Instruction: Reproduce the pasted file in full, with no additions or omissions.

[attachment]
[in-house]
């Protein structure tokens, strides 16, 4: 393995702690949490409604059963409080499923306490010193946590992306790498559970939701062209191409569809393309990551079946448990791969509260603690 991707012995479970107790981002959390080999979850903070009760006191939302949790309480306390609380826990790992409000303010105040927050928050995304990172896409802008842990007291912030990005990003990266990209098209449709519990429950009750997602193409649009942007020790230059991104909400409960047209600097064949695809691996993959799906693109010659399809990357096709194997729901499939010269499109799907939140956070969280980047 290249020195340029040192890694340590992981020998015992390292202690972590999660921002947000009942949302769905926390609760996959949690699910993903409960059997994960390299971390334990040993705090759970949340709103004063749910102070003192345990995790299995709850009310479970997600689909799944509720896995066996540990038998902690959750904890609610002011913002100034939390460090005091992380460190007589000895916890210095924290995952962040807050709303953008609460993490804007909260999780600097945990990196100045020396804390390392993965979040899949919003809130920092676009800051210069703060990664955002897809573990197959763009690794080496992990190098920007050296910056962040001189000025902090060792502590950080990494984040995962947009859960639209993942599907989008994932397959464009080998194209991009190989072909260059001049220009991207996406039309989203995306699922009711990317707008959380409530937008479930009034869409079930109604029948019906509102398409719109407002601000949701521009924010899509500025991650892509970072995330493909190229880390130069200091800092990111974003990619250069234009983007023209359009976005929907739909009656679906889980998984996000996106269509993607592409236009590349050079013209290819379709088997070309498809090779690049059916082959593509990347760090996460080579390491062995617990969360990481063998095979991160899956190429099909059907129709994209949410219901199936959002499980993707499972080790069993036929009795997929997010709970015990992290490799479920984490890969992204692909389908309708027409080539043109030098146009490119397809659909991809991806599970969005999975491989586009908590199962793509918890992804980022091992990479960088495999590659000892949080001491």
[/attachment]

[in-house]
């Protein structure tokens, strides 16, 4: 393995702690949490409604059963409080499923306490010193946590992306790498559970939701062209191409569809393309990551079946448990791969509260603690 991707012995479970107790981002959390080999979850903070009760006191939302949790309480306390609380826990790992409000303010105040927050928050995304990172896409802008842990007291912030990005990003990266990209098209449709519990429950009750997602193409649009942007020790230059991104909400409960047209600097064949695809691996993959799906693109010659399809990357096709194997729901499939010269499109799907939140956070969280980047 290249020195340029040192890694340590992981020998015992390292202690972590999660921002947000009942949302769905926390609760996959949690699910993903409960059997994960390299971390334990040993705090759970949340709103004063749910102070003192345990995790299995709850009310479970997600689909799944509720896995066996540990038998902690959750904890609610002011913002100034939390460090005091992380460190007589000895916890210095924290995952962040807050709303953008609460993490804007909260999780600097945990990196100045020396804390390392993965979040899949919003809130920092676009800051210069703060990664955002897809573990197959763009690794080496992990190098920007050296910056962040001189000025902090060792502590950080990494984040995962947009859960639209993942599907989008994932397959464009080998194209991009190989072909260059001049220009991207996406039309989203995306699922009711990317707008959380409530937008479930009034869409079930109604029948019906509102398409719109407002601000949701521009924010899509500025991650892509970072995330493909190229880390130069200091800092990111974003990619250069234009983007023209359009976005929907739909009656679906889980998984996000996106269509993607592409236009590349050079013209290819379709088997070309498809090779690049059916082959593509990347760090996460080579390491062995617990969360990481063998095979991160899956190429099909059907129709994209949410219901199936959002499980993707499972080790069993036929009795997929997010709970015990992290490799479920984490890969992204692909389908309708027409080539043109030098146009490119397809659909991809991806599970969005999975491989586009908590199962793509918890992804980022091992990479960088495999590659000892949080001491």